As a follow up to my last blog on movements, I want to share a few thoughts on what I see as the most significant movement in North American Christianity at this time.
First, you might be surprised to find that I do not think it is the “Emergent Church.” I do think that the Emergent Church may be a part of it, or a spin off from the main, but largely, I think the Emergent business is way too small to call it a movement.
For the past 20 years, I believe the movement has been The Discipleship Movement. I would describe the movement this way. As Christendom continues to crash, and the Protestant consensus that dominated American Church life until the 60’s ebbs, many church leaders have discovered the need to return to disciple making. I would further describe this as a movement away from Church membership and toward discipleship.
Discipleship is more than bible study or small groups, but it incorporates these tools. This movement is the realization that one of the reasons Christianity is failing here in the U.S. is because nominal Christianity is detrimental to the spread of Christianity and nominal Christianity is the inevitable outcome of Christendom and its implied membership.
All of this was foreshadowed by Bonheoffer’s “The Cost of Discipleship” and many of the leaders of this movement have been affected by his pivotal work. The question behind the movement is “How can we help seekers and un-churched in our world move toward wholehearted following after Jesus as his disciples. In addition, the Post-denominational moment in which we live, allows churches of many different traditions to contribute to discipleship formation across old divisions.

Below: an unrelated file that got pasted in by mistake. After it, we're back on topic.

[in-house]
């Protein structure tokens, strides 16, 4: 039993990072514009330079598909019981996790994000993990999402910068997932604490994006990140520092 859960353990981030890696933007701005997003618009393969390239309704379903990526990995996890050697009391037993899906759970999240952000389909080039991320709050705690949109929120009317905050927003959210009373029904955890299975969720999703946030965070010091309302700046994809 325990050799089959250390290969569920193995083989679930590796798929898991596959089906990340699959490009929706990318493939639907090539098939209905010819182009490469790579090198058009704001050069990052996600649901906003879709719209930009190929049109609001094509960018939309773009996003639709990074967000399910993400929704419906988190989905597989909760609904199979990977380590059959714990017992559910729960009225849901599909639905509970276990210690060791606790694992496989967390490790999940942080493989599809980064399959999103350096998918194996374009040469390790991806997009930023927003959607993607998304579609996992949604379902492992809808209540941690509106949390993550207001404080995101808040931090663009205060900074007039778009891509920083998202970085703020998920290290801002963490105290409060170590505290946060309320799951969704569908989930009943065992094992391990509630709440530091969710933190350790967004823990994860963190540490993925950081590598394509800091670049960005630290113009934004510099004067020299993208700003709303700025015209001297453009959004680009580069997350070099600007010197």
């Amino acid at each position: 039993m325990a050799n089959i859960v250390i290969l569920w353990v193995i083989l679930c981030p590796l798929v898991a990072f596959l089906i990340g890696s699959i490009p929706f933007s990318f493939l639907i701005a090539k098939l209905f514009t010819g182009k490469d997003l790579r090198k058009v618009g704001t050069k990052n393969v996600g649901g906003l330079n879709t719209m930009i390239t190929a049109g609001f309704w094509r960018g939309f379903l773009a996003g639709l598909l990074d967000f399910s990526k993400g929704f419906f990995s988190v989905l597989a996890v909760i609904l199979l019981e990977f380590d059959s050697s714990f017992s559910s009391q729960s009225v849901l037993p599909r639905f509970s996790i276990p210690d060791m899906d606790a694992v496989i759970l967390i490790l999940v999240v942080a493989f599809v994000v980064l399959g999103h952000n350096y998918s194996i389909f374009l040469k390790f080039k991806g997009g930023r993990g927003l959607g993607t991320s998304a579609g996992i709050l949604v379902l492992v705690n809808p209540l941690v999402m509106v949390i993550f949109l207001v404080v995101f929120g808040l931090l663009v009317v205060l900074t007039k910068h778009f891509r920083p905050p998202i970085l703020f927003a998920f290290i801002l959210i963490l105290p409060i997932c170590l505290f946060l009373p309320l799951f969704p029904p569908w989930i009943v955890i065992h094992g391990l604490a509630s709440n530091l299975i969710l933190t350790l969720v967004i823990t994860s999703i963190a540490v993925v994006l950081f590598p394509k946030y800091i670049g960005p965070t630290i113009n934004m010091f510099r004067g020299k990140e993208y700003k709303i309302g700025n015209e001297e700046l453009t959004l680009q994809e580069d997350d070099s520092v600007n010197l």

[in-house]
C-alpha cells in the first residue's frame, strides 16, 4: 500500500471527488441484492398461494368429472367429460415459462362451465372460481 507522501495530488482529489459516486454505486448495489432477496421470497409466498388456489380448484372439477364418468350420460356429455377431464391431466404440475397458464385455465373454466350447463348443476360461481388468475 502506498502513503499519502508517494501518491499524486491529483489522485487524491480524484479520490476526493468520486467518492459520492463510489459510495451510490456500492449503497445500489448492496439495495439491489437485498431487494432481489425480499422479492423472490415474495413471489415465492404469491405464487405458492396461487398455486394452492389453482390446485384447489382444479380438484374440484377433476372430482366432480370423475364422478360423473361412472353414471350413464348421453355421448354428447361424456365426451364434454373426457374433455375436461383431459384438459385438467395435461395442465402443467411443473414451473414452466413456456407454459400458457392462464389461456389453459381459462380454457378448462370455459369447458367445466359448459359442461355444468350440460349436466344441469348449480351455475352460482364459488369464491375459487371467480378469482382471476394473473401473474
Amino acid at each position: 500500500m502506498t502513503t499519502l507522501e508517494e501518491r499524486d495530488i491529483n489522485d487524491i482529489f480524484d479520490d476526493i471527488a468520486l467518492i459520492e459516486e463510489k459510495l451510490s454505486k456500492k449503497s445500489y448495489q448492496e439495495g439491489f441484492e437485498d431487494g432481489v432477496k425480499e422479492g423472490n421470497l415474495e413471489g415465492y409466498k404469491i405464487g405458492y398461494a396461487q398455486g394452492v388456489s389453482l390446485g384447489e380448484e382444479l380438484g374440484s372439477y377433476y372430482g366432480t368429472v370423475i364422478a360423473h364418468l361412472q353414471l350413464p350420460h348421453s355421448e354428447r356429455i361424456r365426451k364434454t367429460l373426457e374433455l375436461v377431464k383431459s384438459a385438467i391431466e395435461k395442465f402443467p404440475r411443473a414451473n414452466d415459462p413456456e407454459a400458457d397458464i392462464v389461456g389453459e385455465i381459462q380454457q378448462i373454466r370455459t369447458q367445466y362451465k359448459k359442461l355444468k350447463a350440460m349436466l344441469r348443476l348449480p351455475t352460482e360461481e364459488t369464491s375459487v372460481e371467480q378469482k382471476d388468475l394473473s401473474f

I would define a disciple as a person who has heard the good news of Jesus Christ and has accepted him as savior who has decided to follow him in a discipline way. Of course, in Lutheran, Anglican and Roman circles, this is often described with the term “Christian Formation.”
All of this recognizes the need for Christ’s people to go deeper and more fully live out a life of witness “by word and deed” that is counter-cultural to modern secular consumer driven society.
The key question for the local congregation is to think through how we help form people beyond mere membership questions into this deeper relationship. I like to say that each congregation needs a clear path to discipleship.
Not everyone who is seeking or even who is attracted to the church is ready for this deeper relationship, but we should continually invite them to it while living out the values of God’s kingdom.
How will your congregation meet the challenge of moving beyond membership and toward discipleship?